• Gerardo Esquivel: “…interest rate levels anticipated by both private sector analysts and market traders are too high, considering the level of deviation of inflation from its target, and the slack conditions in Mexico relative to other economies…”. Along other comments that keep giving a high weight to economic conditions –impacted by rate hikes–, we believe he might revert to supporting hikes of only 25bps, even if the Fed is more aggressive.

  • Galia Borja: “…if the ex-ante real interest rate needs to be above the range estimated as neutral, a balanced relative monetary policy stance must be maintained…”. In addition, we noted arguments regarding the need to maintain a robust stance to consolidate the balance of risks for inflation as neutral. We consider that this Deputy Governor might argue that following the Fed’s pace would be enough, despite concerns of an adverse backdrop.

  • Jonathan Heath: “…greater tightening than that of the Federal Reserve could be required when the outlook for domestic inflation so demands…”. He also suggested some willingness to take the real rate from neutral to restrictive given current issues. He also added the importance of the expectations channel and underestimated –at the margin– the possible impact through the credit channel. We think he remains as one of the most hawkish members and is likely to continue supporting adjustments of a larger magnitude in upcoming decisions.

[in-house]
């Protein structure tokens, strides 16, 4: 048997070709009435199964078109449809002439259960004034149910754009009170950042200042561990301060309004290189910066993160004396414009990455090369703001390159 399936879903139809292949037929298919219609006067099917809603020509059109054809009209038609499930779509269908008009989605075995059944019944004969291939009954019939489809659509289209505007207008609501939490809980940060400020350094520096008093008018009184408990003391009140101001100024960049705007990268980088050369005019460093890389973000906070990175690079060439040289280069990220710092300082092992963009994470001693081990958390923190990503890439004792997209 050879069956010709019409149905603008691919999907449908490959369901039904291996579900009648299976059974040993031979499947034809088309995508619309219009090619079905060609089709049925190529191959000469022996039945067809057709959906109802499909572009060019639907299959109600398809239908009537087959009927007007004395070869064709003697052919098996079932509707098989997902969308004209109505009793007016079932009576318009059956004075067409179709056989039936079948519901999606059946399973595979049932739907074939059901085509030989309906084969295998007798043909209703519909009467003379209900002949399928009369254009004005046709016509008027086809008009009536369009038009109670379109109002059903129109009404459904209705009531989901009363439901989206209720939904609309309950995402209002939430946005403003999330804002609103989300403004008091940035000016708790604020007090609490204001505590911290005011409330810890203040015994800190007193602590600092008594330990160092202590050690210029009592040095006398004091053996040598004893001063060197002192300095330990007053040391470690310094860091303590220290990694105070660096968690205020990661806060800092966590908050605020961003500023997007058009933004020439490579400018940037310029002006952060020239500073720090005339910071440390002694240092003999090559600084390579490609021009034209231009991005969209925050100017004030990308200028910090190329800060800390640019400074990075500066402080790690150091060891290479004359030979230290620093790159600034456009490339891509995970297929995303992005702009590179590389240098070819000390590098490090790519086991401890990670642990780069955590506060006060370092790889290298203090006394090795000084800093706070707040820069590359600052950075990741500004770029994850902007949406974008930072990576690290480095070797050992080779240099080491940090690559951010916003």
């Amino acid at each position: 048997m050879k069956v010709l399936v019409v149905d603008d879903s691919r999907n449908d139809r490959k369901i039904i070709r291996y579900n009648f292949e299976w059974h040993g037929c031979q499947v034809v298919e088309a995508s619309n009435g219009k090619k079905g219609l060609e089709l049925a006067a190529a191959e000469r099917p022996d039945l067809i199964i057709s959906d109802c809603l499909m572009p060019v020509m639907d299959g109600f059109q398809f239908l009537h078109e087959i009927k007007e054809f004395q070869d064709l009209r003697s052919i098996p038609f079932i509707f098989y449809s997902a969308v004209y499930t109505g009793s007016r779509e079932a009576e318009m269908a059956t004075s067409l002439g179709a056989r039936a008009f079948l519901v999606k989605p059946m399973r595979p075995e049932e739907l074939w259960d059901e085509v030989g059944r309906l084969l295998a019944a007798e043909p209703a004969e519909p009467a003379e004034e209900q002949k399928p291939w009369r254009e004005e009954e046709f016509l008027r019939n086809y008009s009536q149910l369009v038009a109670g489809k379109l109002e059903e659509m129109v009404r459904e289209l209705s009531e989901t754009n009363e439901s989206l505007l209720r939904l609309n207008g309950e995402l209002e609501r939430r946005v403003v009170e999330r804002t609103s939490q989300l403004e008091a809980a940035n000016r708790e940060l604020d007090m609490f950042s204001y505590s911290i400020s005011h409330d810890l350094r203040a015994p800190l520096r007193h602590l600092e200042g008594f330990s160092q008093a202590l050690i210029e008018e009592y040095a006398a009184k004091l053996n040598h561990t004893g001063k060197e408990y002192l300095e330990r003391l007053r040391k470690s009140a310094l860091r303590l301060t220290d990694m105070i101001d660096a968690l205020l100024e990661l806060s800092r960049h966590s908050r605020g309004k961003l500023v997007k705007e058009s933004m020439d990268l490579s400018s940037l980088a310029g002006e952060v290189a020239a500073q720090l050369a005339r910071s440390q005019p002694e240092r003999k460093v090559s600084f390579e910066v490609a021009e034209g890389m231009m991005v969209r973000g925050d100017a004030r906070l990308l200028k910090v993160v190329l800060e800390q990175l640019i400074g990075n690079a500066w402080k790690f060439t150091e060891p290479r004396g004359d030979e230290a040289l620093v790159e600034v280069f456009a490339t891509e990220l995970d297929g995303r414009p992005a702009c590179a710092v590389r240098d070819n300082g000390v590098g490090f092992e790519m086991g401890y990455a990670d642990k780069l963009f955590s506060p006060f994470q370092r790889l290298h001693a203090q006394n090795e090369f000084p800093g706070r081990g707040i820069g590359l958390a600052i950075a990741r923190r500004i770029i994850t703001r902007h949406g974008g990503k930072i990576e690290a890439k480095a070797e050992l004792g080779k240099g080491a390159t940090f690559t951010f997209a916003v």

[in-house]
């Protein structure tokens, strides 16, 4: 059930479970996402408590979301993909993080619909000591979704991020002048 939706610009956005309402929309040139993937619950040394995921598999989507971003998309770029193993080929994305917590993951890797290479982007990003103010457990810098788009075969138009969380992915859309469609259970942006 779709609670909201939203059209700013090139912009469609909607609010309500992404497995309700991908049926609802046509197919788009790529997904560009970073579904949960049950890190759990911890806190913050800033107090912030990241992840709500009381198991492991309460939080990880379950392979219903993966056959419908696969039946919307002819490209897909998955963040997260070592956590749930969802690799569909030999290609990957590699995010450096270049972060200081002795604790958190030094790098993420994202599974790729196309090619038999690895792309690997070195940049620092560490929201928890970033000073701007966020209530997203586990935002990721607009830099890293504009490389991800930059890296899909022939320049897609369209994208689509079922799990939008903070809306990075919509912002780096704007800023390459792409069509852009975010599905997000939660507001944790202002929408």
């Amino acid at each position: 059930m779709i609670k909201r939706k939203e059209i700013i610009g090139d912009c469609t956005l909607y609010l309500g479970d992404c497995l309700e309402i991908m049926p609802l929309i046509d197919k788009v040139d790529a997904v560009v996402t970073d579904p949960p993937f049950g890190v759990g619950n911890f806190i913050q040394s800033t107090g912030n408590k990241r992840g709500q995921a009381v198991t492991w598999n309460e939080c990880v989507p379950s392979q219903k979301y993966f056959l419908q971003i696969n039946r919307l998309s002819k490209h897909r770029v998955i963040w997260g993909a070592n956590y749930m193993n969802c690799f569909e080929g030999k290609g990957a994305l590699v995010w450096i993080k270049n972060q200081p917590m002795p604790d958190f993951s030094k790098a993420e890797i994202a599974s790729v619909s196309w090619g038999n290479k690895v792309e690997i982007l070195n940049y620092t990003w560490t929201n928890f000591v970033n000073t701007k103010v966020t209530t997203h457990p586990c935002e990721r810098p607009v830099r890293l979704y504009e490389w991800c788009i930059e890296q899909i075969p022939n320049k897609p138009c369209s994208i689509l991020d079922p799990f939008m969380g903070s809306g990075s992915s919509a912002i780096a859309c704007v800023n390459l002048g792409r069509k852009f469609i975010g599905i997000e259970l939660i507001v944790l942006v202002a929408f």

• Irene Espinosa: “…it is necessary to analyze more extensively whether front loading the pace of adjustment of the reference rate would curb inflationary inertia more firmly…”. This was bundled with several comments that signal greater concerns about the inflationary backdrop, even talking of a systematic underestimation of inflation. We believe that it is almost a fact that she Governor would support hikes of at least 50bps in the short-term.

  • Victoria Rodríguez: “…He/she considered it imperative that, given the aforementioned challenges, the monetary policy response be clearly consistent with the convergence of inflation to the target within the forecast horizon…”. On top of this, we must add concerns over the social cost of inflation. As such, the Governor seems to maintain a hawkish tone, in line with the Board’s consensus, albeit without a clearer signal about the possible response.